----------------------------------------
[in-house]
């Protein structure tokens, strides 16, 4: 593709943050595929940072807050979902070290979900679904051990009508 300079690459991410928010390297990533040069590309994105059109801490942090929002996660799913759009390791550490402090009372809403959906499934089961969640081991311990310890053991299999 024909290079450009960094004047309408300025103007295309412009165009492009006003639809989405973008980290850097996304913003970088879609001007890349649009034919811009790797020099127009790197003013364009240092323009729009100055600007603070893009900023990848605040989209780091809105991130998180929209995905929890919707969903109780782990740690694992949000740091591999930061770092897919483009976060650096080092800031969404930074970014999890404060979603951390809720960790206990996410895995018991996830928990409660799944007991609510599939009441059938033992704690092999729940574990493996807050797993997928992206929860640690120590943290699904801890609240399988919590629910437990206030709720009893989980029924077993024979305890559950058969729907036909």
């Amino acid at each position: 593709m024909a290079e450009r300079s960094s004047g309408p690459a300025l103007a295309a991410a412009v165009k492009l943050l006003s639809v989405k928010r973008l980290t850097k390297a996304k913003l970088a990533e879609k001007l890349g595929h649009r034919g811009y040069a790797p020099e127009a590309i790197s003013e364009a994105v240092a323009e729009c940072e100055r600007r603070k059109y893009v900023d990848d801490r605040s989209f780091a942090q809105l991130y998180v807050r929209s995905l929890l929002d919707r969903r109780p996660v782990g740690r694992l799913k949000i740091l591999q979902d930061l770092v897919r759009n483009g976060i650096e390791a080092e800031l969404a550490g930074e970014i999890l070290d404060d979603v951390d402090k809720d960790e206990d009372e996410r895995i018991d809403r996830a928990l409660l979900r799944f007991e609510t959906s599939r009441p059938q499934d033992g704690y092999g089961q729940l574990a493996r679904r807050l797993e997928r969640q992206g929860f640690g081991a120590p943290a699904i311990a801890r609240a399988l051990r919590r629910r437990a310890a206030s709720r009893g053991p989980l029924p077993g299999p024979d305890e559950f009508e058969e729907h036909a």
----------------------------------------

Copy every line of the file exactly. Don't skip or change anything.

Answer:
[in-house]
């Protein structure tokens, strides 16, 4: 593709943050595929940072807050979902070290979900679904051990009508 300079690459991410928010390297990533040069590309994105059109801490942090929002996660799913759009390791550490402090009372809403959906499934089961969640081991311990310890053991299999 024909290079450009960094004047309408300025103007295309412009165009492009006003639809989405973008980290850097996304913003970088879609001007890349649009034919811009790797020099127009790197003013364009240092323009729009100055600007603070893009900023990848605040989209780091809105991130998180929209995905929890919707969903109780782990740690694992949000740091591999930061770092897919483009976060650096080092800031969404930074970014999890404060979603951390809720960790206990996410895995018991996830928990409660799944007991609510599939009441059938033992704690092999729940574990493996807050797993997928992206929860640690120590943290699904801890609240399988919590629910437990206030709720009893989980029924077993024979305890559950058969729907036909």
């Amino acid at each position: 593709m024909a290079e450009r300079s960094s004047g309408p690459a300025l103007a295309a991410a412009v165009k492009l943050l006003s639809v989405k928010r973008l980290t850097k390297a996304k913003l970088a990533e879609k001007l890349g595929h649009r034919g811009y040069a790797p020099e127009a590309i790197s003013e364009a994105v240092a323009e729009c940072e100055r600007r603070k059109y893009v900023d990848d801490r605040s989209f780091a942090q809105l991130y998180v807050r929209s995905l929890l929002d919707r969903r109780p996660v782990g740690r694992l799913k949000i740091l591999q979902d930061l770092v897919r759009n483009g976060i650096e390791a080092e800031l969404a550490g930074e970014i999890l070290d404060d979603v951390d402090k809720d960790e206990d009372e996410r895995i018991d809403r996830a928990l409660l979900r799944f007991e609510t959906s599939r009441p059938q499934d033992g704690y092999g089961q729940l574990a493996r679904r807050l797993e997928r969640q992206g929860f640690g081991a120590p943290a699904i311990a801890r609240a399988l051990r919590r629910r437990a310890a206030s709720r009893g053991p989980l029924p077993g299999p024979d305890e559950f009508e058969e729907h036909a």